rose to second the Motion of the hon. Gentleman, and in doing so would at once express his dissent from the measure introduced by Her Majesty's Government in reference to the College of Maynooth. The right hon. Gentleman (Sir Robert Peel) who introduced the measure seemed to rest his case upon two grounds—compact and expediency. But he had made out no case in reference to either. The question of compact was one very easily discussed. The right hon. Baronet said, three courses were open to the Legislature to adopt—namely, to pursue the old system; to abandon the grant altogether; and the course now before the House. If there was a compact in existence, it was not competent to abandon it at all; therefore it was clear by the right hon. Baronet's own showing, that no such compact existed. But there were even stronger grounds in the expressed opinions of those men who, living at the time the grant was first made, might be said to speak the sentiments of the Legislature that bestowed it. Sir Arthur Wellesley (now Duke of Wellington) said, in 1808, that it was never contemplated to support Maynooth from the public purse; and Dr. Crotty, a Roman Catholic prelate, said before the Committee on the subject in 1825, that he did not know whether the Government had intended to make an annual grant or not. The Irish Parliament had only required that certain pious and charitable institutions should be continued for a number of years, on a scale of expense to be ascertained by an average of six years. If Maynooth was entitled to a continuance of the grant secured to it on the same condition as those instructions, so were they likewise. Yet the Government had withdrawn the grant from the charter schools. The measure could be no more supported on the ground of expediency than of compact. Mr. Pitt was sanguine, in founding the college, that men trained in it, and instructed in a royal institution, would turn out men loyally disposed, and inclined to encourage the dissemination of social and kindly feelings amongst their fellow subjects. That was a very natural object for the Minister of the day to aim at, although the experiment was a dangerous one, a fact proved by the very little success which appeared to have attended it. They were now called upon to grant a new charter to this College, and the question for them to put to themselves was, had it answered the purpose for which it was instituted? He was afraid that, for one, he must answer decidedly no. It had already been mentioned in the House that the Roman Catholic Clergy of Ireland had taken a very prominent part in the agitations which distracted that country about two years ago. He would attribute most, if not the entire blame of that agitation to the Roman Catholic clergy. The people had powerful lay leaders, it was true, but had it not been for the assistance rendered them by the Roman Catholic clergy, he was certain the agitation could not have been so vigorously sustained. But, despite of this consideration, they were, in one point of view, entitled to the highest praise; for when enormous masses of people had assembled from all parts of the country, chiefly through their instrumentality, and under their management and control, little or no damage, either to person or property, had taken place. But the experience, on the occasion he had referred to, of the part taken by the priests in the agitations of the day, was quite enough to establish his position, that the Catholic College at Maynooth had not answered the object which the Government had in view in seeking to rear up a priesthood in a State Establishment. The system of education pursued at Maynooth was so bad, that the best and most humane, if educated there, would turn out precisely as the priests had done who were educate there. The very course of instruction—the system of education in all its branches, doctrines and tenets, were such as to inevitably assimilate all who were instructed there, to what they had already found the priests to be. The College was managed by seventeen trustees, most of them eminent men, and eleven of them either archbishops or bishops of the Catholic Church. He would not trouble the House by entering at large into the subject of the dependence of the Catholic clergy upon the See of Rome. They all knew that it was absolute and complete; and the Protestants of Ireland had strong doubts that this absolute submission to a Foreign Power was not confined to spiritual matters, but embraced also temporal. The extreme devotion manifested by the Irish hierarchy to the Pope was perfectly well known. Lord Castlereagh declared that the Roman Catholic clergy in Ireland were more dependent upon the authority of Rome than the clergy of any other Catholic church in Europe. They enjoyed a great degree of liberty in their intercourse with Rome, they enjoyed unrestricted communication with the Holy See, and this more so than their fellow clergy in any other country in Europe. In every other country he believed there were restrictions imposed upon the communications passing between the clergy and the See of Rome, even when solely affecting spiritual things. In Ireland, on the other hand, there were no restrictions—no limitations of any kind. The See of Rome was anxious to maintain, by every possible means, its supremacy in that country. As to the tenets of the Catholic Church in Ireland, he would cite the assertion of Dr. Milner, who possessed the confidence of the Catholics of that country, that there was not a single Catholic Prelate in England or Ireland who was not ready to reject the four articles of the Gallican Church, commonly called the Gallican Liberties. The hon. Gentleman then quoted several works—that of Valdinatus amongst the rest—and another in which the students at Maynooth were instructed, and from which they were examined in proof of the doctrines inculcated by the Catholic Church in Ireland, and taught at the College of Maynooth. From these quotations it appeared that one of these doctrines was that heretics were more pernicious than thieves and murderers, as it was much more criminal to steal the souls of men than to deprive them of either property or life. He objected to the continuance of a seminary in which such doctrines were inculcated. The right hon. Gentleman (Sir R. Peel) proposed to augment the grant to Maynooth, in order to render those educated there more expert, more liberal, and in all respects better educated men. His object was to secure to them a more liberal, enlarged, and enlightened sphere of information; and this he expected would place the clergy on a better footing, and render them better, while it made them more enlightened, members of society. But let them look at other Catholic countries, where large and liberal endowments supported educational institutions, and where the clergy were instructed at these institutions, and say if they found that the happy results anticipated in Ireland by the right hon. Gentleman had followed in these countries altogether from the mere enlargement of their system of education. Did they not know that of all the different denominations into which Catholicism was divided, the one which was in the most especial manner distinguished for its talent, learning, and ability, was the one which, of all others, had been the most proscribed throughout the whole of Europe?—he meant the Jesuits. They had but little information as to the present management of Maynooth; and he wished that before they proceeded to make an additional grant, some Committee should be appointed to furnish them with the desired information. That which they now had was of rather an ancient date. They had no one subsequent to 1826. From that then afforded they had these singular facts:—During the presidency of the Archbishop of Dublin (Dr. Murray), who was frequently drawn away from his duties at the College by the business of his arch-diocese, to which he sedulously attended, Dr. Kenny was selected to conduct the rituals at the College. It appeared that Dr. Kenny had been educated at the College of Louvain; and admitted himself to be not only a professed Jesuit, but also the chief or general of all the Jesuits in Ireland. They found, therefore, that this College of Maynooth—maintained by money derived from a Protestant State—was at that particular time presided over, governed, and regulated by a gentleman who held the high office of chief or general of all the Jesuits in Ireland. Dr. Kenny was examined as to the general opinions which were prevalent at Maynooth; and he admitted them to be precisely those which prevailed in the college in which he had been educated—that of Louvain—which was a Jesuit college. They had then a college, instituted by a Protestant country, and supported by Protestant funds, which was on one occasion headed by a Jesuit, and the chief of the Jesuits of the country; the book which the students were required to study was a Jesuit book, written by a Jesuit; and the practices which prevailed at the College were such as prevailed at other Jesuit institutions. He did not say that the Roman Catholic seminary at Maynooth was a Jesuit seminary; but he could not say that it was not. It was quite sufficient for him to show that there were grounds of doubt, and reasonable cause of alarm, in the minds of the Protestants generally, but particularly of the Protestants of Ireland, as to the nature and doctrines of that institution; and they considered it not safe or prudent to grant any further State support to an establishment which, as it appeared from the numerous petitions which had been laid upon the Table on the subject, was anti-social in its doctrines and tendencies. If they granted away the public money to this College, they should be assured that they did not give that money to a body which had been proscribed by every country in Europe. The sentiments of this country upon the subject were well exemplified by the petitions which had already been poured into the House, and would still continue to be presented. The right hon. Baronet proposed to give greatly enlarged funds to this College, without making, at the same time, any attempt to regulate, or to correct the system of education there pursued. If they had discovered by experience, that by these grants they had not been doing good hitherto, why should they now increase the grant, and thereby enlarge the power for causing mischief? They proposed at the present moment an endowment of a very extraordinary character—it was one that did not resemble anything done by them for any other public institution. They had their Army, Navy, Ordnance—they had annual Votes for them—they had two grants for the maintenance of Science and of Literature—all these had to come before them annually; they were called upon to contribute to them by an annual Vote, and they could by that means control them. Even their Established Church, they were told that the Parliament could control it; but now they were about to propose the establishment of an institution, over which neither Parliament nor Government was to have any control. Even the highest and most respectable Personage in the realm—even the Sovereign herself—had her endowment or revenue settled by Parliament at the commencement of her reign; whilst here, a College that almost every Protestant objected to see endowed, was to be established in a permanent manner; and that, too, without the shadow of any control whatever. But then he asked the Government, could they stop with that endowment? Were they, who were Protestants—who gloried in the name of Protestants—were they, he asked, to make Popish priests better disputants, and more able controversialists, and the fitter to oppose these Protestant establishments? And if they did this, what prospect could they have of peace and harmony in the country? If they educated priests by these endowments, could they afterwards send them into the country without some endowment for their support? Were they then, he asked, as a Protestant Government, prepared to endow the clergy of the Catholic Church? The noble Lord the Member for London had intimated that this should be done. So, too, had the right hon. Member for Dungarvon. If they looked to the public press, they would find the same thing stated; they would find it said that it was utterly impossible to endow the Roman Catholic College of Maynooth, without also endowing the Roman Catholic clergy. Now, he believed that the country could not submit to this—he believed that it was the desire of the people of this country, that the utmost exertions should be used to prevent the measure from passing. He must also add this—that whatever opinion he might entertain of the measure, he could not but think that the present moment was a peculiarly unfavourable one. It was brought forward just at the time when we had escaped from an agitation of the public mind that was unparalleled in our history. That agitation had been calmed down by degrees; Ireland was now in a comparative state of tranquillity; and it was at such a moment as this, that a new cause of discussion and irritation was thrown amongst the Irish. The whole of the Protestant community was opposed to this measure; and upon the other side, it had not met with anything like a decided support. Mr. O'Connell had, indeed, praised the right hon. Gentleman; and said that that measure was "a boon for their misbehaviour; and that they were too honest not to give value for their money." Within the last two years they had had a violent agitation in Ireland for a Repeal of the Union. In his opinion, the effect of Repeal would be to throw Ireland into the hands of some foreign enemy—of France or of America—most probably of France. That agitation had been carrying on by Mr. O'Connell; yet now, when the country was partially recovering from the effects of that agitation, this, the first measure proposed, obviously went to renew and promote it. The fact was, they were now going over the same scene that they had witnessed in 1829. The Established Church of Ireland was a Missionary Church, as everybody knew. For many years it had failed in the object of converting Roman Catholics. It had not been on the right course. It could not instruct, because the people did not understand the language; but some twelve or fifteen years ago a different course had been adopted. A great variety of books had been published in the Irish language, and this system had been most beneficial in some instances. Even the very part of the country where Mr. O'Connell resides — in the vicinity of Dingle — many converts have been made. He thought, certainly, a few years' longer delay might have been allowed to enable them to see whether the Church on the present system was not sufficient to bring about an enlarged conversion. He feared that new schisms and a new course of dispute would be introduced by this Bill. There was another fact, too, which he would mention, and which was, that there was an island at the extreme west near Galway, on which lately there was one Protestant. But about ten years back a very pious and zealous gentleman established himself there, and there are now not only schools and a church, but also something like a college for Roman Catholic priests, who have been converted, in order to educate them better and make them good clergymen of the Established Church. The society from whom he had the honour that night of presenting a petition to the House had taken this seminary expressly under their care. At this society there were at least nine gentlemen from Maynooth; and he trusted, therefore, that the right hon. Baronet would also give some assistance to this society, as well as to Maynooth. There were also some other points to which the Protestants of Ireland objected; but these he would pass over, merely observing, it was not their opinion that Ireland was either in so safe or so quiet a state as might be expected. Then, with regard to the bulls of the Pope; there was one in particular then in force in Ireland, which was very alarming in its effect, as denouncing the strongest pains and penalties against all those who were not true believers in that particular doctrine. This was a bull, he would admit, which had not always been in force in Ireland—the bull in cœnâ Domini—which had been lately promulgated by the Irish bishops—a bull, the tendency of which was so alarming that it had been objected to and condemned by every Sovereign in Europe, and which abounded in the strongest denunciations of pains and penalties against heretics. It was stated in the course of the examinations which took place in 1825 with respect to emancipation, never to have been in force in Ireland, or to have been adopted by the Roman Catholic Church in that country. It was then stated that, were this bull to be in force generally, there would not be a quiet State in Europe, and every street would be liable to be deluged in blood. That bull, he repeated, had since been published under the sanction of the Roman Catholic prelates of Ireland, and was recited publicly every Holy Thursday. The Protestants of Ireland looked, therefore, with suspicion on the system carried on at Maynooth; and that they had strong reasons, from self-defence alone, to object to the proposed grant. There was also another to which he might allude on the subject of petitions. There had been but one petition in favour of this proposition, and that one introduced by the right hon. Baronet himself, whilst the petitions against it had been numerous; the one petition came from Protestants and not Romanists, while the numerous petitions were from both parties. He considered that several Peers of the Roman Catholic persuasion, as well as most well educated Irish Romanists, though they might feel some gratification in having their priests put on this footing, did not at all concur in the policy of the measure. It was, perhaps, hard to strike out any new ground of objection, but from the reasons he had already stated, he thought it his duty as a Protestant to enter his protest against the present Bill as one uncalled for, and as a violation of those very principles which every Protestant had sworn to maintain, and for which no vindication could be found either in national compact or enlightened expediency. It must be obvious to the House that it was extremely difficult, and almost impossible, to speak on this subject without offending the feelings of some hon. Gentlemen opposite; still on this occasion he hoped he had not done so, for he had endeavoured strictly to avoid any such thing.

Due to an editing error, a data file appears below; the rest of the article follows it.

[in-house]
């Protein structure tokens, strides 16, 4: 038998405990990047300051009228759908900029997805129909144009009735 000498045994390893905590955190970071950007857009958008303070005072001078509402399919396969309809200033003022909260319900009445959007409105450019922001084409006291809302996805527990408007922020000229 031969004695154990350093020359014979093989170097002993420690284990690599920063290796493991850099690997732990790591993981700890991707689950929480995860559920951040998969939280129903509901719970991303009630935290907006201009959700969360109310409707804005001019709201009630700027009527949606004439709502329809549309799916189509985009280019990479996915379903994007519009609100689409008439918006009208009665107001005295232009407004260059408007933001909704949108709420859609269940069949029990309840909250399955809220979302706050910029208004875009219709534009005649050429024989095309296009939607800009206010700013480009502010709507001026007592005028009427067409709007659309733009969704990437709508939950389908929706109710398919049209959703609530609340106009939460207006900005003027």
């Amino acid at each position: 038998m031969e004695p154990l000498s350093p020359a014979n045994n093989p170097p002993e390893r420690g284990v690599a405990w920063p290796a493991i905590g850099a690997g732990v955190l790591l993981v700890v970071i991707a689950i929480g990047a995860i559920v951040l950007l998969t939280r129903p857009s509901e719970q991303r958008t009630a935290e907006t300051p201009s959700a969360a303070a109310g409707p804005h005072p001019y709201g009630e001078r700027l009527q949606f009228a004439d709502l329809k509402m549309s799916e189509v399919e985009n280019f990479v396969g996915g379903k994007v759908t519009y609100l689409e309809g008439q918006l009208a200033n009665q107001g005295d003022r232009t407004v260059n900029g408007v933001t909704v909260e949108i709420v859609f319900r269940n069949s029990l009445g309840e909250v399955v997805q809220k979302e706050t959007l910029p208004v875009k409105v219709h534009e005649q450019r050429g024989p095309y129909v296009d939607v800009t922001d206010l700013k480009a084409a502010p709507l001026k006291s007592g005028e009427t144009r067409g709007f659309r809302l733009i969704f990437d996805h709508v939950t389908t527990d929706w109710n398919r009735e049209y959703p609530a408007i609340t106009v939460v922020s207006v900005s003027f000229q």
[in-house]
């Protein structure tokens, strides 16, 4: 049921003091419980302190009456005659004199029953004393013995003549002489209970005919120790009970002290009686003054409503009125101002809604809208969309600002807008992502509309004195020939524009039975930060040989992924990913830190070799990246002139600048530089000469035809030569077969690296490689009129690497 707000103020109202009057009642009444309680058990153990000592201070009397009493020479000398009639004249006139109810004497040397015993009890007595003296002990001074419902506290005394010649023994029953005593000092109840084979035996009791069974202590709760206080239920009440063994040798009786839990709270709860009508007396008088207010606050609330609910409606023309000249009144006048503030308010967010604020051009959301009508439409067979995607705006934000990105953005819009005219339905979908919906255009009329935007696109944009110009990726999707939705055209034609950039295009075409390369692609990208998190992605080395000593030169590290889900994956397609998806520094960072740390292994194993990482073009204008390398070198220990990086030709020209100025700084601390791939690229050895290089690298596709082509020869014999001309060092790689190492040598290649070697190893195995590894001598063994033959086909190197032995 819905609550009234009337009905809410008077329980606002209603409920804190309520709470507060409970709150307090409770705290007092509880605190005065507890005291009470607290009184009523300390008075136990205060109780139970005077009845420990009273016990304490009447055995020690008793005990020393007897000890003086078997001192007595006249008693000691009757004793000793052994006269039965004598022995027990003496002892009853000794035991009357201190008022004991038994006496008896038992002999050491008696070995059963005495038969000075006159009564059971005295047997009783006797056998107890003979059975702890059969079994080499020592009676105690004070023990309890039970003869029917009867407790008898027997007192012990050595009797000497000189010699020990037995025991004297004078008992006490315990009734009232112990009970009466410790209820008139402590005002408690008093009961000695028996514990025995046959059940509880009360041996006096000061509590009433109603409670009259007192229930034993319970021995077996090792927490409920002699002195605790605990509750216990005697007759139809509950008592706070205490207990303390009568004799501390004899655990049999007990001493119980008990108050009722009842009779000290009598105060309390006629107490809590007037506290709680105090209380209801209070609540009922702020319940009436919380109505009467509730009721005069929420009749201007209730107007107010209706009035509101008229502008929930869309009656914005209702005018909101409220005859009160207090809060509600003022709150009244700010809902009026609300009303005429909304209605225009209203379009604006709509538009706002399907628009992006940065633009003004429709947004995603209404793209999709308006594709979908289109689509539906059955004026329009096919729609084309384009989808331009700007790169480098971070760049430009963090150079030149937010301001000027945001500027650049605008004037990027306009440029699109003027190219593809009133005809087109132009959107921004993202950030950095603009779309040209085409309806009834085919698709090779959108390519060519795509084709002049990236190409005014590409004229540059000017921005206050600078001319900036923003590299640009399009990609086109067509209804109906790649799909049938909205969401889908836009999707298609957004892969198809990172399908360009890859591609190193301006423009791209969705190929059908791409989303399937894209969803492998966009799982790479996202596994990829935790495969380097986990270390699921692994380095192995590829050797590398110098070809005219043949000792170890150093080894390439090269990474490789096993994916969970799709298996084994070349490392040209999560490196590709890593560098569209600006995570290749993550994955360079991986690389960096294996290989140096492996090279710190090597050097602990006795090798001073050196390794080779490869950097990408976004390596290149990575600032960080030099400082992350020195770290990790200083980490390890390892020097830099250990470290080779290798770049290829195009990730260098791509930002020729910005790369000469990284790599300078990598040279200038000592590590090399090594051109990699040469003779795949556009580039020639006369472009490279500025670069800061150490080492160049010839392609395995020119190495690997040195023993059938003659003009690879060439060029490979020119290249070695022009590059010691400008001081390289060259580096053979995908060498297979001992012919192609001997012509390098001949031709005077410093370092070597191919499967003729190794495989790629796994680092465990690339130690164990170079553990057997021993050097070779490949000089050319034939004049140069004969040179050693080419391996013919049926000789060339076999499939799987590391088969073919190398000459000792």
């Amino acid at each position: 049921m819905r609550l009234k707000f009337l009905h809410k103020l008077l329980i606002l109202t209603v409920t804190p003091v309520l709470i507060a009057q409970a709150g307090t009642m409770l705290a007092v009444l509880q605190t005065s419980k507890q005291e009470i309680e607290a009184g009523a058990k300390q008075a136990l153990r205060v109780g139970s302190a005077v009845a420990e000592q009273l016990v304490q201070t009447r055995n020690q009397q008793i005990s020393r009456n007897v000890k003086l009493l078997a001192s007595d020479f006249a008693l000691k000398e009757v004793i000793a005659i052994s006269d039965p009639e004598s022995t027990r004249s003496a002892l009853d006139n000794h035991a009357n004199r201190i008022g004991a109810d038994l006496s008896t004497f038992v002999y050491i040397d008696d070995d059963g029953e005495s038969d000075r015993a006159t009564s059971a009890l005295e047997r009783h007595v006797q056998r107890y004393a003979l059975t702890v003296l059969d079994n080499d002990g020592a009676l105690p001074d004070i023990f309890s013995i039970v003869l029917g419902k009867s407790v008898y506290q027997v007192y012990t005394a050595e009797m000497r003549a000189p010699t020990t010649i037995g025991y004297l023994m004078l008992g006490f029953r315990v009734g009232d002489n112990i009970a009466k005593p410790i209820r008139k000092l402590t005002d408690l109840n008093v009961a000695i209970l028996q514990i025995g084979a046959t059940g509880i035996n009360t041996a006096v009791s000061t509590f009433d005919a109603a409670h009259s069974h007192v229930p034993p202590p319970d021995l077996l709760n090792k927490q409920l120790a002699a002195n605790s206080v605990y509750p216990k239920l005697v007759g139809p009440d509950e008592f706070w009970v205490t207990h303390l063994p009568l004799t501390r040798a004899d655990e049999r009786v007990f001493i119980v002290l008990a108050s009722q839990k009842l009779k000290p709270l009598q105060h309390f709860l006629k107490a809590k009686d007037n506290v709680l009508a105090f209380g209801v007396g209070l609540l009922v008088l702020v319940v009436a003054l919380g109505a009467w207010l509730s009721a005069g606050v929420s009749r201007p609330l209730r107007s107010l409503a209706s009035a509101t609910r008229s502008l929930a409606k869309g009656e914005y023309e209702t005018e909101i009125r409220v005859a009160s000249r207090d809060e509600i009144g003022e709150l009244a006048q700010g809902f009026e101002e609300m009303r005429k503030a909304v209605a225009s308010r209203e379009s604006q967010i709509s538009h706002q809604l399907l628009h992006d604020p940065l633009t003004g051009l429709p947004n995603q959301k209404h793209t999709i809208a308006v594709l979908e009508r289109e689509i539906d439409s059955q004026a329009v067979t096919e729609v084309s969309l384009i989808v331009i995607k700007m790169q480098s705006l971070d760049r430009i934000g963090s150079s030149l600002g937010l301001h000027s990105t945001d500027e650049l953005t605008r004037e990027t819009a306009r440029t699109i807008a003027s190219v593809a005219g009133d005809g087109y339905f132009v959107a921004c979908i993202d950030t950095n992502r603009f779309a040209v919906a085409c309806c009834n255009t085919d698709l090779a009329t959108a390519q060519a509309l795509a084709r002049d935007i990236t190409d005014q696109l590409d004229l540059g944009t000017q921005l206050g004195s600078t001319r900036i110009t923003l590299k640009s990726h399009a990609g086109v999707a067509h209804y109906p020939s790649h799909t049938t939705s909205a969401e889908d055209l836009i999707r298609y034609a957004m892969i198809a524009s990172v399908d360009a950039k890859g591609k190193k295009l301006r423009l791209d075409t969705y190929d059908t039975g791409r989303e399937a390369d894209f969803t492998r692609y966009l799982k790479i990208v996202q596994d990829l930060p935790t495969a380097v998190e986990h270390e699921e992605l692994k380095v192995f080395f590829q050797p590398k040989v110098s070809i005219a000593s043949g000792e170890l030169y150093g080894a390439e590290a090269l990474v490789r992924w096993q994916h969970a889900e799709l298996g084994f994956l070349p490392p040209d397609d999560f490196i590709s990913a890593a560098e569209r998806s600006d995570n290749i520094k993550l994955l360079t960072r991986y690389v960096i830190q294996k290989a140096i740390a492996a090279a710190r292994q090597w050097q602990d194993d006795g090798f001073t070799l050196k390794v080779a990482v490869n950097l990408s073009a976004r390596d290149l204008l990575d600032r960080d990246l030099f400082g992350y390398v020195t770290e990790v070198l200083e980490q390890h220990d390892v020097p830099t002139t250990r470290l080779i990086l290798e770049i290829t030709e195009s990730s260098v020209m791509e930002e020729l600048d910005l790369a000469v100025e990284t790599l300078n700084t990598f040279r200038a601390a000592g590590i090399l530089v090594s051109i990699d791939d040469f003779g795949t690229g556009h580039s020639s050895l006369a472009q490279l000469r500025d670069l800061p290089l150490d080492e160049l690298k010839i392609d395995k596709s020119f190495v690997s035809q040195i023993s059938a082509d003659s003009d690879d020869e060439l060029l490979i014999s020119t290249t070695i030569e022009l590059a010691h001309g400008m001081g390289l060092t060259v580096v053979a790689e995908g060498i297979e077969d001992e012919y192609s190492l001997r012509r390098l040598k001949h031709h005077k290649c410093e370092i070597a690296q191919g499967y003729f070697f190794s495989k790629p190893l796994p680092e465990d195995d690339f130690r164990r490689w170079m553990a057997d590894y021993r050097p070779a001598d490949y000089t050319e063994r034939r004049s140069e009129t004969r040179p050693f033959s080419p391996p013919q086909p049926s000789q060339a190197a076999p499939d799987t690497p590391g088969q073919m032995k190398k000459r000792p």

Mr. W. E. Gladstone